HbA1c – Why is it so important?
I am sure that most if not all persons with diabetes are familiar with the term HbA1c. For some people it instills a bit of fear in them especially when there is an upcoming doctor’s visit. To understand why this test is so important we need to understand what it actually is. When we check our blood sugar levels with a glucose monitor it simply tells us how much glucose is in our blood stream at that particular time. A snapshot if you will. The HbA1c shows an average of blood sugar levels over a period of approximately 3 months. This allows us to gauge how effective our treatment and diet plan has been.
When our bodies process sugar from the food we eat, it bonds or sticks to a protein in the red blood cells called Haemoglobin (Hb). The combination of this protein and glucose is called glycated haemoglobin. This basically acts as a glucose record keeper. By measuring this glycated haemoglobin you get the avera
ge of blood sugar levels over the past 3 months. Higher blood glucose levels will result in more glucose attaching to the haemoglobin which can result in a higher HbA1c result.
The amount of glucose that combines with this protein is directly proportional to the total amount of sugar that is in your system at that time. Red blood cells in the human body survive for 8 to 12 weeks before renewal. Therefore, measuring glycated haemoglobin or HbA1c can be used to reflect average blood glucose levels over that duration. This provides a useful gauge of blood glucose control over a longer period of time.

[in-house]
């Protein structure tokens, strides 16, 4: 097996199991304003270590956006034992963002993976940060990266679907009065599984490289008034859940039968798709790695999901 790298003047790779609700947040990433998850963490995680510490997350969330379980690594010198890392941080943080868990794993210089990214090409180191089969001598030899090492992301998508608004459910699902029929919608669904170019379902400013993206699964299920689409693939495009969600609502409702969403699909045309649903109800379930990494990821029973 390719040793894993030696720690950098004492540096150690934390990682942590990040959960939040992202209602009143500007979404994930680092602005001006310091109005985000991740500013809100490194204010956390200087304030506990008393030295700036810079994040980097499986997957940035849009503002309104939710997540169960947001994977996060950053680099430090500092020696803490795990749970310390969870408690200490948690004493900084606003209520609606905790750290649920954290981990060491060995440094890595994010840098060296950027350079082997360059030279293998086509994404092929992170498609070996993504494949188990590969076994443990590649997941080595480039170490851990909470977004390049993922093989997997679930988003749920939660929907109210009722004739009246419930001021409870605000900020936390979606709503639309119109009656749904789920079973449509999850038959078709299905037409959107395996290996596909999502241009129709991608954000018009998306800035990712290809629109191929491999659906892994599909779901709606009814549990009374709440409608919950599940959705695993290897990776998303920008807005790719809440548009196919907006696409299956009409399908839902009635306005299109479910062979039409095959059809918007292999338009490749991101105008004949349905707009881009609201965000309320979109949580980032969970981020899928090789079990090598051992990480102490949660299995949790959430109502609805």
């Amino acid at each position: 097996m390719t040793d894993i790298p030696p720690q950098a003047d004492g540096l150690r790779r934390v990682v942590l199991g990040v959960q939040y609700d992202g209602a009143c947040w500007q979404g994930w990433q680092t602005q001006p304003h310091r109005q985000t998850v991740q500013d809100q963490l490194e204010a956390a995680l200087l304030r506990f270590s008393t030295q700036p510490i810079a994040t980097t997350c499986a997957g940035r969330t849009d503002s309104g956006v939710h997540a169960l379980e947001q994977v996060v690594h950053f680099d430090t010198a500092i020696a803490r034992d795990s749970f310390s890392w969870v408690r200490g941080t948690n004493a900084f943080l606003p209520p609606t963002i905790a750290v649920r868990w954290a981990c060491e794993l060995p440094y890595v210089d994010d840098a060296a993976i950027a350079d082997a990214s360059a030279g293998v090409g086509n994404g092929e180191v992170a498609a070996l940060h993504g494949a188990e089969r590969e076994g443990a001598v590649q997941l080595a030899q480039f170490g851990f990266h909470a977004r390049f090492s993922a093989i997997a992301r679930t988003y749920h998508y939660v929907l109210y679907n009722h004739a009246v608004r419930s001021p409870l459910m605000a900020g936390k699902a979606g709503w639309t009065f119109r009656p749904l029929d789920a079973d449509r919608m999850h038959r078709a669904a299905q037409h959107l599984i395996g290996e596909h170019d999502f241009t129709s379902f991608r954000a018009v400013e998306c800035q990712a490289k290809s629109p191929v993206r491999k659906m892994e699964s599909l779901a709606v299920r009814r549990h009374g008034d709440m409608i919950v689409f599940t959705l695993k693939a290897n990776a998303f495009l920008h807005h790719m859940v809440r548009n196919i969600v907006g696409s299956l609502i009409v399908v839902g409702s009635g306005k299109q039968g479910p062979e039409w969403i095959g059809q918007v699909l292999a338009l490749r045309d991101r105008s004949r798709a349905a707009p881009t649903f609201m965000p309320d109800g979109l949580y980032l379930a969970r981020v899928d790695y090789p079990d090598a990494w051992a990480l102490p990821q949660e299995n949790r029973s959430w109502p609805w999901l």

The Importance of Your HbA1c Score
Diabetes is all about glucose management. We spend day in and day out managing our blood glucose levels. Whether it be correcting a high reading or stuffing our faces with cookies to recover from a low. Everything we do revolves around achieving and maintaining that perfect blood sugar level.
This number is very important because the higher it is the higher your chances for having long-term health problems. The body is not designed to handle high
amounts of glucose in the blood stream. More glucose equals more inflammation and more damage to blood vessels. When this happens constantly, the organs can be damaged and this is where the trouble starts. Instead of listing possible complications as a result of constantly high blood glucose levels I will put it this way. Blood travels through your entire body. Therefore, your entire body is at risk.
If you test your blood sugar levels often and get good readings but the HbA1c result is higher than you expected, it can indicate that you are having hyperglycemia episodes that you are unaware of. You may be experiencing the dawn phenomenon often, you may be miscalculating the carbs in a meal you frequently eat, your normal insulin to carb ratios changes throughout the day or one of the million things that can affect your blood sugar levels. In this case you should try changing up your testing regiment to catch the culprit. Try a couple 2 hours post meal testing and middle of the night tests.
All in all the HbA1c is used as a benchmark for our diabetes management. It is recommended to have this test done every 6 months but I personally have it done every 3. The HbA1c and frequent blood glucose testing are 2 of the best tools for managing diabetes.